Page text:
About halfway through your post I started thinking about that song by Garth Brooks — “Sometimes I Thank God for Unanswered Prayers”. You’ve achieved something magical when you can evoke O. Henry, The Simpsons, and country music.

  13. Kristine says:

    Also Gerard Manley Hopkins:

    Patience, hard thing! the hard thing but to pray,
    But bid for, Patience is! Patience who asks
    Wants war, wants wounds; weary his times, his tasks;
    To do without, take tosses, and obey.
    Rare patience roots in these, and, these away,
    Nowhere. Natural heart’s ivy, Patience masks
    Our ruins of wrecked past purpose. There she basks
    Purple eyes and seas of liquid leaves all day.

    We hear our hearts grate on themselves: it kills
    To bruise them dearer. Yet the rebellious wills
    Of us we do bid God bend to him even so.
    And where is he who more and more distils
    Delicious kindness?—He is patient. Patience fills
    His crisp combs, and that comes those ways we know.

  14. Dave (9) – The folks at our garbage-collection service already know us well–it’s hard to avoid noticing a 7-year-old chasing your truck around the neighborhood and jumping around with glee. The garbage man has brought my son little toy garbage cans with the company logo on it, and he always waves to us. They don’t leave us nasty notes about our recycling can being overloaded, either.

    As for school, I would be inclined to keeping him home to see the garbage truck, except that it’s very important to keep his routine as consistent as possible. As upset as he gets about missing the garbage truck, changes in schedule just compound the problem. Also, he loves riding the bus to school. It really was an O. Henry story–he was torn between his need to get on the bus and his need to watch the garbage truck. It all worked out in the end. And over the summer he’ll get to watch garbage trucks to his heart’s content (if such a thing be possible).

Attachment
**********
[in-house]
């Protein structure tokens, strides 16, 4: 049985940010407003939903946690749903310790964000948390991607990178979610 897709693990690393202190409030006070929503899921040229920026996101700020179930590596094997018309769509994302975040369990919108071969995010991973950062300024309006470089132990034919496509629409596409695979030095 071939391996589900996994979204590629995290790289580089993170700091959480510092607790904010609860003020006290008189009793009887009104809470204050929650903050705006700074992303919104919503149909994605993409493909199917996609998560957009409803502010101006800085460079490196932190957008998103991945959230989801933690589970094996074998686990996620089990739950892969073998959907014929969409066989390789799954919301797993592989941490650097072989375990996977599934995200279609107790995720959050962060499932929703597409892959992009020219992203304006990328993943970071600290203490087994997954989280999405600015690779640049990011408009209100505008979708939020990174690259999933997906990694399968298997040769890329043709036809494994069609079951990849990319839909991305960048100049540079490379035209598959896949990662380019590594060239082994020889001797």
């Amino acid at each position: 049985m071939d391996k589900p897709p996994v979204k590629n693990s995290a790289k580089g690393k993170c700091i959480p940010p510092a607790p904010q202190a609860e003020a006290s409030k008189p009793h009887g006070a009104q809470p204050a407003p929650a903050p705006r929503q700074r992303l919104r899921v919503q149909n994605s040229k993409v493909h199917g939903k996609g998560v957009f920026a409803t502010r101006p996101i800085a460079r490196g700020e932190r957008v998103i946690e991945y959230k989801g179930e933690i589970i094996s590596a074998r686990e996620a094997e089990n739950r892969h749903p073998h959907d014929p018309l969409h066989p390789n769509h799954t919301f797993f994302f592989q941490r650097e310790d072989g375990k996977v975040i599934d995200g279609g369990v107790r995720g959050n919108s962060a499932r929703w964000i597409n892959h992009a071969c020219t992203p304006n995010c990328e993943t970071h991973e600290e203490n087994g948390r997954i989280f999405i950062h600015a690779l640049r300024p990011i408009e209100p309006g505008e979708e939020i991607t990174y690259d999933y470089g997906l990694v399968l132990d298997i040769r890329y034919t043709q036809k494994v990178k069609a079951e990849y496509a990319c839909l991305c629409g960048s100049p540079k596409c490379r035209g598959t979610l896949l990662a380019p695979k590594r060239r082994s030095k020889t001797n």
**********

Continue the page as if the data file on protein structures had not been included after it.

15. Everyone – thank you for your kind words. (And thanks for the GMH, Kristine. He’s one of my favorites.)

  16. RJ, I always always always love your voice- and especially on this, for reasons personal and close to home. Wonderful piece.

  17. SLO Sapo says:

    Nice little slice of life. Somewhat off topic, but it reminded me of when my son and his family were living in San Rafael near a fire station. My then-three-year-old grandson had developed an obsession with fire trucks. One day he and I were walking on a busy downtown street when a fire truck raced by with lights blazing and sirens blaring. My grandson yelled out, “Fire fruck! Fire fruck! Fire fruck!” Without a whole lot of emphasis on the “r” in “fruck”.

    I was kinda praying for a hole to open up in the sidewalk and swallow us up, but it didn’t happen.

  18. “there’s nothing wrong with your life that couldn’t be fixed by being a better person” is a pretty wise statement. You guys might think I’m dumb for just figuring that out, but I worry a lot about my kids and extended family and one day, I had this flash of insight that I couldn’t didn’t have the power to make their lives better, but they did, if they made better choices, if they just chose righteousness, their lives would be better. Not perfect. It’s off the subject, but it struck me how you said it, thanks.

    I like #9’s suggestion. Garbage men are so under-valued and get little appreciation. My Jessie, who’s now 32, loved the garbage truck as well and the men would let her ride with them down the street! I have the cutest pictures of her hanging on at the age of 4, with a scruffy, scary looking character carefully watching her as she just lorded it over the other kids, waving as she went down the street on the garbage truck.

    They aren’t allowed to do that anymore, of course.

    I believe in prayer, the swallow prayer, sometimes they’re answered, but often, I’m feeling so desperate and those prayers are sort of screaming begging hopeless prayers and then I get so mad at God.

  19. Darwintroll says: